Since our objective in conservation genetics is to preserve species as dynamic entities capable of evolving to adapt with environmental change, it is essential to understand the natural forces determining evolutionary change. Such information is indispensable if we are to understand how to genetically manage threatened and endangered populations. Since evolution at its most basic level is a change in the genetic composition of a population, it only occurs when there is genetic diversity. Consequently, we need to appreciate how genetic diversity arises, how it is lost, how much genetic diversity exists in populations, what forms of genetic diversity exist and how it is measured.
Extent of genetic diversity
Chapter 3 introduces methods for measuring genetic diversity for DNA, proteins, deleterious alleles and quantitative characters, and documents levels of genetic diversity for them. Most large populations of animals and plants contain extensive genetic diversity. However, levels of genetic diversity are often reduced in small populations, island populations and endangered species.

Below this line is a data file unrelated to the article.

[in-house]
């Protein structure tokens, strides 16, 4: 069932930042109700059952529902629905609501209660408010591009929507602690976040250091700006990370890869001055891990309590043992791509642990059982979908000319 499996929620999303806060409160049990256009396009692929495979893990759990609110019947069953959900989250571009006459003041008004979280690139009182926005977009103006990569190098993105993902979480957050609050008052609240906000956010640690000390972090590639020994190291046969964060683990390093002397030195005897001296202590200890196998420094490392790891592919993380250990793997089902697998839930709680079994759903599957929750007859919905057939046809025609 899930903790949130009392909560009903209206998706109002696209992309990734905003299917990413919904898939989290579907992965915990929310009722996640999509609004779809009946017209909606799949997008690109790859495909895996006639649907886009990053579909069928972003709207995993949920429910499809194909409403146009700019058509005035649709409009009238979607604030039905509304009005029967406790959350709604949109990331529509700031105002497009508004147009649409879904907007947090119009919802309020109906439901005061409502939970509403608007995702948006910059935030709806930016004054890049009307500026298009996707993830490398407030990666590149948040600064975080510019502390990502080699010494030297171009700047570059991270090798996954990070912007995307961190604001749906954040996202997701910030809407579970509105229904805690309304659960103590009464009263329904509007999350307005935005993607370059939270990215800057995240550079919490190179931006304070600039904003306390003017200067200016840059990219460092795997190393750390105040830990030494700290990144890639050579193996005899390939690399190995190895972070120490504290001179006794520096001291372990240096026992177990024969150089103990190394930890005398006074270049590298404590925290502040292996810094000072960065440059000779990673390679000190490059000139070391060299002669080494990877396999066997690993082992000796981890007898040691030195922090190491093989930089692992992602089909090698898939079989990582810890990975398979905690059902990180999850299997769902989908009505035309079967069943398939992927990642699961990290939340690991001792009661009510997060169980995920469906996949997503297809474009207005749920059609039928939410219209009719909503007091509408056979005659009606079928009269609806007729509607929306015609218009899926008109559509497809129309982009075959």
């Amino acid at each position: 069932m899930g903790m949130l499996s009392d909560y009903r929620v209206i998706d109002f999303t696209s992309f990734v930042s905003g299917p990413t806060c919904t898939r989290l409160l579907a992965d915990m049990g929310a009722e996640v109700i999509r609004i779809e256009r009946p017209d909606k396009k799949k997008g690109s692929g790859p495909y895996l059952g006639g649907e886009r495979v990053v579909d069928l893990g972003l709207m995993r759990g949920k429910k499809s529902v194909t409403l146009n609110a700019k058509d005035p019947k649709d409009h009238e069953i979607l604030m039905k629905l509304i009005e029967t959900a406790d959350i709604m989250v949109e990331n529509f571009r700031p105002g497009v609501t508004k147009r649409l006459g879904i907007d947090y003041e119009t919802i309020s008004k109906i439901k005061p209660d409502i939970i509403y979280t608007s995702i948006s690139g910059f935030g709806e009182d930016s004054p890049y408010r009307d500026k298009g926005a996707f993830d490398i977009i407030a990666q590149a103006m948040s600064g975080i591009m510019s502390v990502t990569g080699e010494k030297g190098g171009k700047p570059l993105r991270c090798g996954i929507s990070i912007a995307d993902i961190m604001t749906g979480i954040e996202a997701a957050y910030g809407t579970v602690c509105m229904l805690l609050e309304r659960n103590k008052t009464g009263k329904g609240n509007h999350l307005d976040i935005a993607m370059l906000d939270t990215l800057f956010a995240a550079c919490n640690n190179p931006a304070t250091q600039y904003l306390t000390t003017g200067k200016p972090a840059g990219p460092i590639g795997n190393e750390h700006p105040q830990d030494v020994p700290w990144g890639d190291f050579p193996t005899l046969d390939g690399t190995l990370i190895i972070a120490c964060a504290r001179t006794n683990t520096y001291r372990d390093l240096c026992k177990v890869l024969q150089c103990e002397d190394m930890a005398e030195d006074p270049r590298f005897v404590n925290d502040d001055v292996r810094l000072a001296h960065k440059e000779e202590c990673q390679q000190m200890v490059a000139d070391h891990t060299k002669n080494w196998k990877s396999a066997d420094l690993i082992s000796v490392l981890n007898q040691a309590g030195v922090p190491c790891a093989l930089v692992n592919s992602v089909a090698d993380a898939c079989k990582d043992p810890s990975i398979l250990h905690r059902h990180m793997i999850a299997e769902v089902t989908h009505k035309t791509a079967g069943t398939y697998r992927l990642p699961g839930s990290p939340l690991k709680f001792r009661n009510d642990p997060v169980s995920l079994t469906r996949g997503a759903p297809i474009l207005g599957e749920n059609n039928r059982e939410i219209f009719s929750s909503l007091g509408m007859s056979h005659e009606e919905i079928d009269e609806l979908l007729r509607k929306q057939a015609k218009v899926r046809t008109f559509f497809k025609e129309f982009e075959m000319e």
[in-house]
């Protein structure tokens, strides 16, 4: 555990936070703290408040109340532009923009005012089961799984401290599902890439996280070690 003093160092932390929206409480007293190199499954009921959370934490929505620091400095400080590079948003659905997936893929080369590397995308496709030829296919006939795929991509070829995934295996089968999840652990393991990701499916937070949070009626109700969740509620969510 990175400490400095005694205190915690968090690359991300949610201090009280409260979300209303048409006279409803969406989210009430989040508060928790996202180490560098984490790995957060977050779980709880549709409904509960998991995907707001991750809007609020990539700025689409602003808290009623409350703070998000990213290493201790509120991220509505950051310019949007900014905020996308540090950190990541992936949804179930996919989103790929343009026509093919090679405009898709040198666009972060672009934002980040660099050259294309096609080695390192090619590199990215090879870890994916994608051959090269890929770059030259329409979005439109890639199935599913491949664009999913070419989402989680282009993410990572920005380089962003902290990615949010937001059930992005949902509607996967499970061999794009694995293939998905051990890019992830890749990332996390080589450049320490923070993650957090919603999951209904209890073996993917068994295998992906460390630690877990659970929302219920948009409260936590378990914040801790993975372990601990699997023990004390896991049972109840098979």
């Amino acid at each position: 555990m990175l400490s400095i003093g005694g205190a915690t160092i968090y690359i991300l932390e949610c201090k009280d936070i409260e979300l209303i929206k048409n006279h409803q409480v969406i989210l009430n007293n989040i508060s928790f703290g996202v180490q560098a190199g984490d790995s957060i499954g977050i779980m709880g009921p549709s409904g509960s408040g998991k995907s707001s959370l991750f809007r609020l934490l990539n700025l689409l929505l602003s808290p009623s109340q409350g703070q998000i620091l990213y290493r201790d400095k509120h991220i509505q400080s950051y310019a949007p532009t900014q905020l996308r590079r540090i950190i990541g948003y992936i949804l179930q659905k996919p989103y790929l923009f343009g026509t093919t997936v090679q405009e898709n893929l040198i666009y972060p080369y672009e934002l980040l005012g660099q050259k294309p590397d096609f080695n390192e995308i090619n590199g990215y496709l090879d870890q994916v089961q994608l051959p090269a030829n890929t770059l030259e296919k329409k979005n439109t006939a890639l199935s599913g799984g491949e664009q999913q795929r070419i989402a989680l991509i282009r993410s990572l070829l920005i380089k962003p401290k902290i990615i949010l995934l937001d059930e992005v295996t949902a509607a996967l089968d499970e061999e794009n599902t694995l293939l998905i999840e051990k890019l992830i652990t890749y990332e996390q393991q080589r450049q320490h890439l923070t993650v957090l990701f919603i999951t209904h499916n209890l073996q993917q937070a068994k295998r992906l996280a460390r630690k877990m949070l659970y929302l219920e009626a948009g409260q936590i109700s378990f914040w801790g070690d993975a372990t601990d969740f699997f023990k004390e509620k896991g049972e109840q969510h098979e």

Genetic constitution of populations
To evaluate changes in genetic diversity, we must have means for quantifying it. Chapter 4 covers the estimation of allele (gene) frequencies and heterozygosity that are used to describe diversity at single loci. Chapter 5 describes the measures used to characterise genetic diversity for quantitative characters, especially the concept of heritability. Quantitative characters are centrally involved in the major areas of conservation concern, the ability to genetically adapt to environmental change (evolutionary potential), the deleterious effects of inbreeding (inbreeding depression) and the deleterious effects that sometimes occur when different populations are mixed (outbreeding depression).